For example:

# Note that if the broker is running as a Windows service it will default to
# "log_dest none" and neither stdout nor stderr logging is available.
# Use "log_dest none" if you wish to disable logging.
log_dest file /var/log/mosquitto.log

# If using syslog logging (not on Windows), messages will be logged to the
# "daemon" facility by default. Use the log_facility option to choose which of
# local0 to local7 to log to instead. The option value should be an integer
# value, e.g. "log_facility 5" to use local5.
#log_facility

# Types of messages to log. Use multiple log_type lines for logging
# multiple types of messages.
# Possible types are: debug, error, warning, notice, information, 
# none, subscribe, unsubscribe, websockets, all.
# Note that debug type messages are for decoding the incoming/outgoing
# network packets. They are not logged in "topics".
log_type error
log_type warning
log_type notice
log_type information

# Change the websockets logging level. This is a global option, it is not
# possible to set per listener. This is an integer that is interpreted by
# libwebsockets as a bit mask for its lws_log_levels enum. See the
# libwebsockets documentation for more details. "log_type websockets" must also
# be enabled.
websockets_log_level 0

# If set to true, client connection and disconnection messages will be included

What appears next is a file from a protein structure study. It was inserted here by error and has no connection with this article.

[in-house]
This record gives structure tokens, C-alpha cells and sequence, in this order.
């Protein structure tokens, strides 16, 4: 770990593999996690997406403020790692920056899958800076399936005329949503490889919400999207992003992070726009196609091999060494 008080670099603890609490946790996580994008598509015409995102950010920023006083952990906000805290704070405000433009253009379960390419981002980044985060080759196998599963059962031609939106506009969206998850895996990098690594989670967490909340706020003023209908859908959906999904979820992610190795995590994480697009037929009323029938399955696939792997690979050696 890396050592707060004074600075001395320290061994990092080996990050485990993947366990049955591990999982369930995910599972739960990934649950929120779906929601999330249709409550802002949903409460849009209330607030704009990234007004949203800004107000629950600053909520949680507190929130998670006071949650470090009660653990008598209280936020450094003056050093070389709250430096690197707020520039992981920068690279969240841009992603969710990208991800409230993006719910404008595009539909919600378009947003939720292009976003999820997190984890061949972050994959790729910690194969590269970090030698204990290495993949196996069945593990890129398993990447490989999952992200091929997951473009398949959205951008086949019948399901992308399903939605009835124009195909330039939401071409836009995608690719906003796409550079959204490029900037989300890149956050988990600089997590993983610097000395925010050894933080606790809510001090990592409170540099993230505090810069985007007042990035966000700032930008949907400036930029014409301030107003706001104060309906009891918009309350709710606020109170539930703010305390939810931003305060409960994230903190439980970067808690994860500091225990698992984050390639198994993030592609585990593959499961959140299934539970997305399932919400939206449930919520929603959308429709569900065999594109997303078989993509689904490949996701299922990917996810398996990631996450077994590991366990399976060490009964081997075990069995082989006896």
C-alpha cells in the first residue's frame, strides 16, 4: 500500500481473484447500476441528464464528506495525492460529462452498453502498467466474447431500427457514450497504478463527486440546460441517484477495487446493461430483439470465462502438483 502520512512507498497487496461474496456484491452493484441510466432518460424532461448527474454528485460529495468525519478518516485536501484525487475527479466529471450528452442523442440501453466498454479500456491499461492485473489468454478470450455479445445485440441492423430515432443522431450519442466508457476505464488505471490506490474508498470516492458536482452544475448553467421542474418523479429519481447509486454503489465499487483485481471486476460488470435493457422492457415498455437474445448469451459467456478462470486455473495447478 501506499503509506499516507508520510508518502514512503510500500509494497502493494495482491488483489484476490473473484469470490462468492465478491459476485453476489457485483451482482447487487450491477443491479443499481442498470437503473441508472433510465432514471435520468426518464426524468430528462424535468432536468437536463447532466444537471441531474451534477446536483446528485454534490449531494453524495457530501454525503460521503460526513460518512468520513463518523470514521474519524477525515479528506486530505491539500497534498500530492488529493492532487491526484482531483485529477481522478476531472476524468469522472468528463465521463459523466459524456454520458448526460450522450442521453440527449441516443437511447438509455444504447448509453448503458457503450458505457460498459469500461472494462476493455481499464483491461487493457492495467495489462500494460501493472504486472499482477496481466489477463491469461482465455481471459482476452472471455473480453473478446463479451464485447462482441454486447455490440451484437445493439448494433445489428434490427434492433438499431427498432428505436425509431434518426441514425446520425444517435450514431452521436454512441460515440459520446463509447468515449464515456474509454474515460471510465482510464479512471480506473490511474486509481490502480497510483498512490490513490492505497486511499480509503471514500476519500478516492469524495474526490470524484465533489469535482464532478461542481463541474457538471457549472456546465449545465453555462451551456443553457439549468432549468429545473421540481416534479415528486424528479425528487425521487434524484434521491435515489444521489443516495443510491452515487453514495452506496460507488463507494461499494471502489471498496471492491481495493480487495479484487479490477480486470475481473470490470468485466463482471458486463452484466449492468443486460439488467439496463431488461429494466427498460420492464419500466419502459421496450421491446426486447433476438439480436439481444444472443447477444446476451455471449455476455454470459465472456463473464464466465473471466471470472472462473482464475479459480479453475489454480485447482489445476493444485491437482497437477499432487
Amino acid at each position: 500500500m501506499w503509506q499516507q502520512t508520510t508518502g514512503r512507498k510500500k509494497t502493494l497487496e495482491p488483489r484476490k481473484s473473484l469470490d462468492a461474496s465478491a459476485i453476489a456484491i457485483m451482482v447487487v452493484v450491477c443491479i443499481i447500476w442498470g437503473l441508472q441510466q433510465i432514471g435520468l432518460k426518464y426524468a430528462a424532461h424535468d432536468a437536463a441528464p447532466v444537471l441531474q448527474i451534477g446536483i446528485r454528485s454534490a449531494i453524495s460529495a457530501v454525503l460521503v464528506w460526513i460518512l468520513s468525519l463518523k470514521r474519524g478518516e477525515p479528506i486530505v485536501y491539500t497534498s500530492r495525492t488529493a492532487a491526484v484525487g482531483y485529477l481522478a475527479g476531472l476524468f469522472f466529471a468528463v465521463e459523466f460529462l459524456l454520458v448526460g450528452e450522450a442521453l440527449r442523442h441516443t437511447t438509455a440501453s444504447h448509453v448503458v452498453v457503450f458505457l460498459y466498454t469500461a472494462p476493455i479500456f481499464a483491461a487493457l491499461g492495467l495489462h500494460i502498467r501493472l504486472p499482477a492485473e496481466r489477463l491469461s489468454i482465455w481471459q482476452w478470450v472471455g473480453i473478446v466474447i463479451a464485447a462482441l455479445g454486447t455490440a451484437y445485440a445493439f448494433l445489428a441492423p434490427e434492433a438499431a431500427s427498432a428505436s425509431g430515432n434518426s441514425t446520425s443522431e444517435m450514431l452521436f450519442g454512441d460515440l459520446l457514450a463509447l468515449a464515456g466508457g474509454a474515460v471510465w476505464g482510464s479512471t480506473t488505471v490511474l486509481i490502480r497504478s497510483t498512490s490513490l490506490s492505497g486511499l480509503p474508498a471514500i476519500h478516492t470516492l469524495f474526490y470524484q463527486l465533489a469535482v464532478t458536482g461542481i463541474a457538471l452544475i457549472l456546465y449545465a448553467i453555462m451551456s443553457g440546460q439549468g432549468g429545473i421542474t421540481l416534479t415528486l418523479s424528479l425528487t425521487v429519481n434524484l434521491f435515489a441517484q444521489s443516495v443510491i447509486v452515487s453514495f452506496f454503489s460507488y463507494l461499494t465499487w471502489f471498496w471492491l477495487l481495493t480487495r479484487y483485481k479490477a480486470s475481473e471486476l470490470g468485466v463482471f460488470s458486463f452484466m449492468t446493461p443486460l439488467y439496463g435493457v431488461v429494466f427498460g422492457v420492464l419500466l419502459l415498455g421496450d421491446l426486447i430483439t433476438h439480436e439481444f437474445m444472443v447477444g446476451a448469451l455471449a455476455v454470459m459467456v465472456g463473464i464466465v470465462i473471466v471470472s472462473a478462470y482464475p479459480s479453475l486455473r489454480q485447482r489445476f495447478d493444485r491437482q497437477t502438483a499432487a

# in the log.
connection_messages true

# If set to true, add a timestamp value to each log message.
log_timestamp true

4. Automatic start
The easiest way is to add the following file to the init.d directory and link it to the current runlevel:

Create the file named mosquitto under /etc/init.d

#!/bin/bash

case "$1" in
    start)
        echo "Starting Mosquitto MQTT Broker"
        touch /var/log/mosquitto.log
        chown mosquitto /var/log/mosquitto.log
        su - mosquitto -c "/usr/local/sbin/mosquitto -c /usr/local/etc/mosquitto.conf" & > /dev/null 2>/dev/null
        ;;
    stop)
        echo "Stopping Mosquitto MQTT Broker"
        killall mosquitto
        ;;
    *)
        echo "Usage: /etc/init.d/mosquitto start|stop"
        exit 1
        ;;
esac

exit 0

Find out the current run level. On Odroid it seems that is level 2:

root@odroid:/etc/init.d# runlevel
N 2
root@odroid:/etc/init.d# 

And link the automatic start for Mosquitto broker at run level 2:

cd /etc/rc2.d
ln -s  /etc/init.d/mosquitto S97mosquitto

And that’s it.

We can start manually the broker with the command /etc/init.d/mosquitto start, and stop it with the mosquitto stop command.